Apparently, Italians from the 15th to the 17th century also agreed, when they were struck by the mania, tarantism, or the uncontrollable urge to dance. The word is thought to derive from "tarantula," because of the spider's unbelievable moves on the dance floor. Imagine what you could do with eight legs?

As you likely guessed, that's not entirely true. As everyone knows, tarantulas are terrible dancers and could never be a symbol for dancing. Nevertheless, "tarantism" does stem from "tarantula." The uncontrollable urge that compelled Italians to dance, sometimes thousands of them at a time, sometimes only stopped by death, was thought, erroneously, to derive from the spider's bite.

But who says you can't make friends through a mass psychogenic illness?

Photo by Ahmad Odeh / Unsplash

5. Penurious

(pe-nuhr-ee-uhs), adjective.
Definition: Unwilling to spend any money. Straight up scrooging it.

Come January, you are locking things down. You're living austerely. No more alt-milk lattes or medieval calligraphy lessons. You are resolving to save money in the new year.

December, tho? Treat yo self. Buy that terry cotton robe, that deluxe vajazzaling package, those Balenciagas that look like socks, that bottle of dark rum, because you're gonna be drinking mulled cider all month long.

If only. The resolution to begin saving begins right now. Don't wait until January because who knows if we'll even have an economy left by then. (Maybe that's reason to spend it all?).

Here's what to do. Sell all your clothing, except the robe, and wear that purloined hotel loungewear exclusively. It worked for the Dude. Skip the vajazzling (somehow) and Balenciagas and socks for that matter. For the month of December, you'll be drinking mulled water, but without the spices and without the warming. Text out notices that because of cutbacks in your household, you won't be giving out gifts this year. Suck it, Crotchit.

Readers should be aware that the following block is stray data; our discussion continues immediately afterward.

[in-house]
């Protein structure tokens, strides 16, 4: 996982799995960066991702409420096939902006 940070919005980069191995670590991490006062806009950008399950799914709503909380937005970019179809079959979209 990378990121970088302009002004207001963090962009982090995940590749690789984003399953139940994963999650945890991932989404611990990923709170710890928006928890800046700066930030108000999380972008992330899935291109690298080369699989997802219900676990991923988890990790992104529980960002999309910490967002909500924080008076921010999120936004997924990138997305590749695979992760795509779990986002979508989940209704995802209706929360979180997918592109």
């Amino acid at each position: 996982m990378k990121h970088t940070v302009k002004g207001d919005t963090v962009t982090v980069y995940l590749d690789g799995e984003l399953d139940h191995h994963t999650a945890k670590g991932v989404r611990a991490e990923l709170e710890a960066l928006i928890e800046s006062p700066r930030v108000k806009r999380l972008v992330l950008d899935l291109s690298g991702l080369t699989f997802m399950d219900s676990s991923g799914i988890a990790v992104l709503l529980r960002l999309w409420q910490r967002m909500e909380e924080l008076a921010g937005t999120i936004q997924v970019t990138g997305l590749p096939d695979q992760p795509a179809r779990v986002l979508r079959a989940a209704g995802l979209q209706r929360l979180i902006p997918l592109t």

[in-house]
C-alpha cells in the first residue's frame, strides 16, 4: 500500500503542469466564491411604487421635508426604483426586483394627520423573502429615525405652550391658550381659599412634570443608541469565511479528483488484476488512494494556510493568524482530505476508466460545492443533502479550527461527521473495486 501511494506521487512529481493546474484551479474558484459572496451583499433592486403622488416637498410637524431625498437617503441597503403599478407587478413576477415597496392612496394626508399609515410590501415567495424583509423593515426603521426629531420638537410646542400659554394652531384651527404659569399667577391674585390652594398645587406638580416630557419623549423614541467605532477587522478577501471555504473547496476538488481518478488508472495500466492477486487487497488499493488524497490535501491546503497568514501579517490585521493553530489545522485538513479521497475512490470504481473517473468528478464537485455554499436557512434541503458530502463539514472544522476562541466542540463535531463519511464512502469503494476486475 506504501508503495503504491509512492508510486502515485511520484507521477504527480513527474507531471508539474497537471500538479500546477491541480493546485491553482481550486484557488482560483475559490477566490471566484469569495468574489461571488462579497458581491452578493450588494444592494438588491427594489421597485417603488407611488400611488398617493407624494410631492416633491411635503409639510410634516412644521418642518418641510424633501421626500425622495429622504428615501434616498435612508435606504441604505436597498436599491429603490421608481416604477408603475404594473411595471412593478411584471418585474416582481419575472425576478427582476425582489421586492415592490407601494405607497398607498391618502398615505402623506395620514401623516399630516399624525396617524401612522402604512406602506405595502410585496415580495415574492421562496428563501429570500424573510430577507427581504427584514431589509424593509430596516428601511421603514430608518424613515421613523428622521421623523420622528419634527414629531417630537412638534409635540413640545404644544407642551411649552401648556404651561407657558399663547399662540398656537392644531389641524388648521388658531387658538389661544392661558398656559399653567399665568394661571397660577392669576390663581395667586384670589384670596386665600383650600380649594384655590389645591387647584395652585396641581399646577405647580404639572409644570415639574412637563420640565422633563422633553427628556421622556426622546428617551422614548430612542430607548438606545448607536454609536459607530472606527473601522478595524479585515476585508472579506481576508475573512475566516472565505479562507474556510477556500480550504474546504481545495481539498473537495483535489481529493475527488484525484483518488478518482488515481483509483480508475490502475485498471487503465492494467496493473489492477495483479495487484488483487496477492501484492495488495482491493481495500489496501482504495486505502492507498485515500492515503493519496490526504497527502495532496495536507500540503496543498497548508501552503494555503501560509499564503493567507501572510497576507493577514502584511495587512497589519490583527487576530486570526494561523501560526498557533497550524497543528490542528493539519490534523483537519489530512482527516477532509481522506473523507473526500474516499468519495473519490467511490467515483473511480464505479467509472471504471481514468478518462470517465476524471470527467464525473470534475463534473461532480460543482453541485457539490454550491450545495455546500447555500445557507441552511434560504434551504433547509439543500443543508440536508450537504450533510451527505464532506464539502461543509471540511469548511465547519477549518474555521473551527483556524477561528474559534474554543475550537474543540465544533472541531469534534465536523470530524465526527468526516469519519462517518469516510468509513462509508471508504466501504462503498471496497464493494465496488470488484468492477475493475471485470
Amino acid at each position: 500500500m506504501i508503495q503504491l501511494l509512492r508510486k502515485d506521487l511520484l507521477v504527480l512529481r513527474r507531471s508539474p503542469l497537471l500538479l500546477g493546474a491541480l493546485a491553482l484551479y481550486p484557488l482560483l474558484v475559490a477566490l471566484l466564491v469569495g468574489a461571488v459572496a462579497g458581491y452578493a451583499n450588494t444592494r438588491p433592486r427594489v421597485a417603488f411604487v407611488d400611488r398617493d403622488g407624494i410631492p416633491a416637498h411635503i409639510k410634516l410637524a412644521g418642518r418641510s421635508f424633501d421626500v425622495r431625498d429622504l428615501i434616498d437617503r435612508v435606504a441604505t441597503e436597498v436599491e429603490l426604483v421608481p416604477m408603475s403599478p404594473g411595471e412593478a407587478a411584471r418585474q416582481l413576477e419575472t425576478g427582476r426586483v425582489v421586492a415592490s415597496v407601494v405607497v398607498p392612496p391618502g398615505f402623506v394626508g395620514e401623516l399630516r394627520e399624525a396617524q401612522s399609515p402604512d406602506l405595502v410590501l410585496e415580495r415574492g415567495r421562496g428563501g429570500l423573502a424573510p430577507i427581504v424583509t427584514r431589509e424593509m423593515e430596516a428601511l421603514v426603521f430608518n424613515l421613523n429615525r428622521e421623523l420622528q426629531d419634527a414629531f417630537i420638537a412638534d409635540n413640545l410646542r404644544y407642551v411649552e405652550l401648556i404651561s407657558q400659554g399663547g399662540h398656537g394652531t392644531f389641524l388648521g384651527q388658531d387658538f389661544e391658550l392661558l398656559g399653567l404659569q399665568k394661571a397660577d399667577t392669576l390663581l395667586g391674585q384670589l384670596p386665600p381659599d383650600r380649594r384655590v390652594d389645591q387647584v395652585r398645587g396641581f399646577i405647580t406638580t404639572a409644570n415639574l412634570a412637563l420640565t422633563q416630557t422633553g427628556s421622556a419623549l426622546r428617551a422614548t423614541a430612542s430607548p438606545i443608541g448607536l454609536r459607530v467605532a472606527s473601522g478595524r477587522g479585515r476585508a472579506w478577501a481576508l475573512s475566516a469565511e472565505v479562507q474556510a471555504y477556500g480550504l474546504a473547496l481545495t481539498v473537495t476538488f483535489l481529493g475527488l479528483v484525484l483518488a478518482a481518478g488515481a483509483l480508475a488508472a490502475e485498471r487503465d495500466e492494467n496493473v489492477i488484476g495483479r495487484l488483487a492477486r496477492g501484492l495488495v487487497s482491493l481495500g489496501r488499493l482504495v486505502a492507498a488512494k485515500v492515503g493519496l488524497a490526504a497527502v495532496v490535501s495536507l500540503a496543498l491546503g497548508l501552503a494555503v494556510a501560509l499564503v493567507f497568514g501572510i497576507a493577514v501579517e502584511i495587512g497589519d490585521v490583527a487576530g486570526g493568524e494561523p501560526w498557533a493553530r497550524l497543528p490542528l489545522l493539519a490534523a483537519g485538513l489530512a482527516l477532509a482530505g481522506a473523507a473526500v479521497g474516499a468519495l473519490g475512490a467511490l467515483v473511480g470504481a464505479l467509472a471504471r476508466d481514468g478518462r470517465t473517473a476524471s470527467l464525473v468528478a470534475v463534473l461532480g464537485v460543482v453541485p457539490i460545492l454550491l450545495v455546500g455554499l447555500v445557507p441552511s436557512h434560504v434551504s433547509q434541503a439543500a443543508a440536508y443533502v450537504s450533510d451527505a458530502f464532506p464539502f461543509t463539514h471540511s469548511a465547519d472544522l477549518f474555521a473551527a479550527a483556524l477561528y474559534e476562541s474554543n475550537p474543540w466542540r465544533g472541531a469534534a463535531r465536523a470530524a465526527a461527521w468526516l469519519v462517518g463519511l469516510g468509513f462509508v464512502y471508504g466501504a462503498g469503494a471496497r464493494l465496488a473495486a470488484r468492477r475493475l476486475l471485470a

You're now full-on penurious—that is, stingy, penny-pinching, parsimonious, tightfisted, curmudgeonly, miserly, costive. And, before you complain about using so many words when just one would do, please know the more modern meanings of costive are being constipated and being slow in coming up with ideas.

You thought you'd just be learning one new vocab word for number five, but you've now learned two for the price of one. Put that in your penurious pocket.

coins on gray surface
Photo by Steve Johnson / Unsplash

6. Malinger

(ma-ling-er), verb.
Definition: It's ... cough ... when ... ugh ... sorry, too sick to finish ...

Self-care is another popular resolution, and for good reason. They say every time you get eight hours of sleep, you add eight years to your life. Sleep well for one week, and you're looking at an extra 56 years.

If self-care is the goal of January, does that mean that December is the time for self-harm? No, too dark. Then, making yourself sick? No, too gross. Faking that you're sick, so you get out of work and look like a pillar of health come January? That's it. That's to malinger.

"Sorry, Bob, I can't come in today. I'm really ... cough cough cough ... coming down with something. Tell Karen she'll need to finish those TPS reports by herself." Now, what do you do with all this newfound free time? Dance like a tarantist, so you work up an appetite. Then, eat yourself into a crapulous torpor, concocting all the while an elaborate chantage to bring down Karen, that penurious, basic bitch.

aerial view photography of person holding arm while pressing blood pressure machine
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7. Oblivescence

(ob-luh-ves-uh ns), noun.
Definition: To forget or the process of forgetting.

In the new year, many will resolve to learn a new skill. Karen is going to learn to make pottery, Sam is joining a break dancing crew, Rhonda is learning to mine bitcoin, and Juan is finally going to finish his vajazzling certification.

Since January is the time to learn something new, December is the month to forget something you've known for a long time. Maybe you'll begin slowly by forgetting your email password, then move on to leaving your wallet at the movie theater, and then graduate with forgetting the names of your children and which hand is the left one. Oblivescence is this process of forgetting. It stems from the same root that gives us words like oblivious and oblivion, a root which literally means a smoothing over, as in wiping away memories of the past forever.